Other: acorus, sweet calamus, sweetflag, vacha
Acorus calamus L.
Plant Family: Acoraceae
Calamus, also referred to as sweet sedge or sweet flag, is a reed-like plant that grows near water. Calamus comes from the Greek word “calamos” which translates to “a reed”. This member of the Araceae family has sword-shaped leaves and a lovely, pleasant odor. Known for its scent, calamus was strewn on the floors of churches and homes during festivals. An oil is made from its rhizomatous root that is strong and fragrant. Calamus is most notably used in perfumery. Native to Eastern countries, Acorus calamus has since spread to Europe, Japan and the Northern United States. Walt Whitman wrote 39 poems for calamus in his famous work, "Leaves of Grass".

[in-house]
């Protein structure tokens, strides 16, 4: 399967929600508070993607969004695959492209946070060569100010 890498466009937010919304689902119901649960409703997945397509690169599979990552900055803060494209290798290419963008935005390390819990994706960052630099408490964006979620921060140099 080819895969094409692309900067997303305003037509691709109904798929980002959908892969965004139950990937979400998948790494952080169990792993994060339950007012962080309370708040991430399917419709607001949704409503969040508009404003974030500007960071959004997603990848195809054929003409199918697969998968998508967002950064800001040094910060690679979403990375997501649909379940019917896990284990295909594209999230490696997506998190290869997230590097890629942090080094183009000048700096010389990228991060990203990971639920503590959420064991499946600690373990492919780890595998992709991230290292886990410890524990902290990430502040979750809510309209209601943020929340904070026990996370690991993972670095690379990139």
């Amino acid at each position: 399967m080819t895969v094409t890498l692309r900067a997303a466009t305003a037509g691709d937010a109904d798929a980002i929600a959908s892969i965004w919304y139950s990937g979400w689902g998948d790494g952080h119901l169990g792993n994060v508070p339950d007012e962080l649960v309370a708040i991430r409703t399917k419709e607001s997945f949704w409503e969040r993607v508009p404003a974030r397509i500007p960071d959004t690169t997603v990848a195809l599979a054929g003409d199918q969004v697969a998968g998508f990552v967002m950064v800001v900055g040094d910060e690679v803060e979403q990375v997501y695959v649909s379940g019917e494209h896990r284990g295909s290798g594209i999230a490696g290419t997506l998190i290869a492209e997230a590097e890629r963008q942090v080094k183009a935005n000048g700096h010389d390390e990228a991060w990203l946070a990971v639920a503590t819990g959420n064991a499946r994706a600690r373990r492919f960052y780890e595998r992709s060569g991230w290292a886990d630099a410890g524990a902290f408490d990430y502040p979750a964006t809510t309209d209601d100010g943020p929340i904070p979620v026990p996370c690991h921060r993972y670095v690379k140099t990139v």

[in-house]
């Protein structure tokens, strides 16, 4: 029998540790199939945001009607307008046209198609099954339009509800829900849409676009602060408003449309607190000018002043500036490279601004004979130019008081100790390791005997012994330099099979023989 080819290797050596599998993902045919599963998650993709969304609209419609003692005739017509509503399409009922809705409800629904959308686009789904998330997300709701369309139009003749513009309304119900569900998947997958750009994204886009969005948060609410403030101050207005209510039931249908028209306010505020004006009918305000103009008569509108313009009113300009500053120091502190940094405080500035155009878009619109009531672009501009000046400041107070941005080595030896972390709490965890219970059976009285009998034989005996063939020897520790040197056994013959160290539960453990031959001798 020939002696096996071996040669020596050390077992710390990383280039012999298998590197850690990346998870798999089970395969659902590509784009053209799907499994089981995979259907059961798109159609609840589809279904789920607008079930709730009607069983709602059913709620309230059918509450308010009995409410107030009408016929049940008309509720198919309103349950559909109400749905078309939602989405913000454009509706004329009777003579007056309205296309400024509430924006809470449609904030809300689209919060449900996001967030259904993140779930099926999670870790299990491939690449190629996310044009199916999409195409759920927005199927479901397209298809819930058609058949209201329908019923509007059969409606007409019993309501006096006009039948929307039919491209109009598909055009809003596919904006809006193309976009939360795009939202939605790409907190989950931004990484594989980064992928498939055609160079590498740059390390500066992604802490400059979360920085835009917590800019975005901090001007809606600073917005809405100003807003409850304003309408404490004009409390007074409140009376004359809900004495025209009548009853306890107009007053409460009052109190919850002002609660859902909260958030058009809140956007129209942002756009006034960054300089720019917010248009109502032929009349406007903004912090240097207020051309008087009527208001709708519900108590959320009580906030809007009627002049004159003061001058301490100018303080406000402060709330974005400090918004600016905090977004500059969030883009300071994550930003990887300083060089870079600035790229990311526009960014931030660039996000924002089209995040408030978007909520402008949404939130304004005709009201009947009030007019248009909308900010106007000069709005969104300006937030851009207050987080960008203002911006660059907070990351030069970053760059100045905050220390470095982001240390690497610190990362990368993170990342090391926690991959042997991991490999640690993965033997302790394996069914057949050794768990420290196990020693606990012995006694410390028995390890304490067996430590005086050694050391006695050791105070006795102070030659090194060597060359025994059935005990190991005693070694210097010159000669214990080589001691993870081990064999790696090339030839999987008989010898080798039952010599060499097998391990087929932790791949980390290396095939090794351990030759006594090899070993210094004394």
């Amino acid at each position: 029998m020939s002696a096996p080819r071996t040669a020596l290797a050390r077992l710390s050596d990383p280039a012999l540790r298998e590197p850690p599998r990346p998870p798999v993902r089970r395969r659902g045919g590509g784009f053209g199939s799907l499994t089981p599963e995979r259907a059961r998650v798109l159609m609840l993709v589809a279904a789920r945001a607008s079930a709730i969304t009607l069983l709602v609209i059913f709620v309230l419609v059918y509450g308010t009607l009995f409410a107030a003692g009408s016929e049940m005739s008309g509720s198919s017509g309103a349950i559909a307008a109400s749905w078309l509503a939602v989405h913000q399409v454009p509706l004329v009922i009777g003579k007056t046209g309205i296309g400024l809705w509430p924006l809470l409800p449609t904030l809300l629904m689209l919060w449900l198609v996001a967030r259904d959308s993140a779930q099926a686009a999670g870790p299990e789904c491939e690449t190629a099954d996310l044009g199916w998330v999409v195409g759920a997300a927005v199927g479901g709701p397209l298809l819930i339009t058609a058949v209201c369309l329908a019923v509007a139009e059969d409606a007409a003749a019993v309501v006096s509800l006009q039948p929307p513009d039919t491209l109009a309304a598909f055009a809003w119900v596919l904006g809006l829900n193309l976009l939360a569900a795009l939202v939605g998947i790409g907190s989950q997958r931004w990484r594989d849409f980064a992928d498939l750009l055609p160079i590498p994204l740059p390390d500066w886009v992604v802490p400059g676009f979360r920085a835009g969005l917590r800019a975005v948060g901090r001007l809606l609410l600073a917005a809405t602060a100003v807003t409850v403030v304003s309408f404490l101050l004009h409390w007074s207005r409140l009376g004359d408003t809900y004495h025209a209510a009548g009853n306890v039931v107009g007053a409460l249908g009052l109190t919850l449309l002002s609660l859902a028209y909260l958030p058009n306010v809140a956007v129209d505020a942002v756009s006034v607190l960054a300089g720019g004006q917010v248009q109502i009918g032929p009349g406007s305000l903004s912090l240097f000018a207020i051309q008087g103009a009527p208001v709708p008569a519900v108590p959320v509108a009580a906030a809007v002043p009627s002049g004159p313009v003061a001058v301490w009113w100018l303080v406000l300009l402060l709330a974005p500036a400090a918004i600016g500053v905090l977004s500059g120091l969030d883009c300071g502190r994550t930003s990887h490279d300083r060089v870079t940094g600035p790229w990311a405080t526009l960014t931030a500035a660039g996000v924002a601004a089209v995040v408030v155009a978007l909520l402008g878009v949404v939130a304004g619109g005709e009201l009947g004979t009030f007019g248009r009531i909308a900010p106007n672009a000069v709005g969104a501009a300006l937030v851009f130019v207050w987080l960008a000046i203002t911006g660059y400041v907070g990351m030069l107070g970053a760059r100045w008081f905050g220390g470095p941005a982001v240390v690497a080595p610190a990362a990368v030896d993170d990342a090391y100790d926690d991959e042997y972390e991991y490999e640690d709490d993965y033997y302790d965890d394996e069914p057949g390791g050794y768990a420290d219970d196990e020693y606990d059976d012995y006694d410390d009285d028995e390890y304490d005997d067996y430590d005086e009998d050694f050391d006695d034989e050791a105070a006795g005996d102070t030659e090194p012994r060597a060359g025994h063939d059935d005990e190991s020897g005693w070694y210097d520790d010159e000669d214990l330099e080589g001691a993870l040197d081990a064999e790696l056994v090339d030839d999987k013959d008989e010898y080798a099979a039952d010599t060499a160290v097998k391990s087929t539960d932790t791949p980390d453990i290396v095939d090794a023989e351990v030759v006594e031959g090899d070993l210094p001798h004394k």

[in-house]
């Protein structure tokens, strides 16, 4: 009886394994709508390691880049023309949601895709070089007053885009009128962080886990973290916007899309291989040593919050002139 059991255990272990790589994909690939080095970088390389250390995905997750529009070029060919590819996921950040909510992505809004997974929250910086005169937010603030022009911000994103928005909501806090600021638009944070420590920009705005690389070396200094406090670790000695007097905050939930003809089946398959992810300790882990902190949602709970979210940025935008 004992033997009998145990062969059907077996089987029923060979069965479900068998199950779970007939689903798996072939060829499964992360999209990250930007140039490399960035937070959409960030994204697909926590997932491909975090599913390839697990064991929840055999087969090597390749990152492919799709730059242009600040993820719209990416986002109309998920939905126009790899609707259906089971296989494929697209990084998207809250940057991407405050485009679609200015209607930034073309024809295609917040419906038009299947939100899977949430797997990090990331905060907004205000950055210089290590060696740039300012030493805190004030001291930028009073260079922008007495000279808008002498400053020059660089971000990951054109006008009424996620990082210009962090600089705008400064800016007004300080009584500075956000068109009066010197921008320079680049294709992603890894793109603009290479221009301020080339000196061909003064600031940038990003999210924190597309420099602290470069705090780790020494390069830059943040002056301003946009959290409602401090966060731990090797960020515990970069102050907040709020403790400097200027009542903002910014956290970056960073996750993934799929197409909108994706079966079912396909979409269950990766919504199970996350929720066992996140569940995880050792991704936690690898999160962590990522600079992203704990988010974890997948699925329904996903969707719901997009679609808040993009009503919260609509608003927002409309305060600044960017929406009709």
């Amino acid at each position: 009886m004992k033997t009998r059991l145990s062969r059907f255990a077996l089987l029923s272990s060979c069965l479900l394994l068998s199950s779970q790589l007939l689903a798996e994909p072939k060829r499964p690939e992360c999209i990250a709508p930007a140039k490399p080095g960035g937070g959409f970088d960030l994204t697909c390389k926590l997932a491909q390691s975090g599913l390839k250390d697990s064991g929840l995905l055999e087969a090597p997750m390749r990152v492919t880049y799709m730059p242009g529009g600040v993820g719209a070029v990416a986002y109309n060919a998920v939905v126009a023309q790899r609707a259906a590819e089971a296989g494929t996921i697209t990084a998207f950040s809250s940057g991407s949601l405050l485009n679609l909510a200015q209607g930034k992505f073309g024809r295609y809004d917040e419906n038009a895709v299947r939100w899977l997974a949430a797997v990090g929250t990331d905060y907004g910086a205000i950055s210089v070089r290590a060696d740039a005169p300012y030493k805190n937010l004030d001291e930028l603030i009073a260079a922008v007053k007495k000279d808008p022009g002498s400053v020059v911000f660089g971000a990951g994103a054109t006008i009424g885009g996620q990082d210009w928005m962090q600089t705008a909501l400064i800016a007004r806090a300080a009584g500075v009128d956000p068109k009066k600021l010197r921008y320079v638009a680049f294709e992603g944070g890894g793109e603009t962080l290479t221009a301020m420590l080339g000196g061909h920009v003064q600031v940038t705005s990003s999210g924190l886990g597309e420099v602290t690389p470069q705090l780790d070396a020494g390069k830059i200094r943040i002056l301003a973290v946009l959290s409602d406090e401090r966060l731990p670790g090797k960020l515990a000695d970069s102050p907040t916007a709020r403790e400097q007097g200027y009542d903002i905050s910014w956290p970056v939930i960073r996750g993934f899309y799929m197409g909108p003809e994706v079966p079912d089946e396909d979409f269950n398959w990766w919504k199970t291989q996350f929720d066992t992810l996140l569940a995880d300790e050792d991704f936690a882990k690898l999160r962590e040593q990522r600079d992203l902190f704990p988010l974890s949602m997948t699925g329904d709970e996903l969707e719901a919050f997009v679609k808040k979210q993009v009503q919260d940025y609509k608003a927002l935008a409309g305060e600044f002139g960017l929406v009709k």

The rhizome, dried and chopped or ground.
Calamus can be incorporated into a variety of external preparations and topical applications. The root has been used to scent hair powders, lotions and herbal bath blends.
Specific: Not for internal use. The FDA strictly prohibits the use of Calamus in food products.
General: We recommend that you consult with a qualified healthcare practitioner before using herbal products, particularly if you are pregnant, nursing, or on any medications.
For educational purposes only. This information has not been evaluated by the Food and Drug Administration.
This information is not intended to diagnose, treat, cure, or prevent any disease.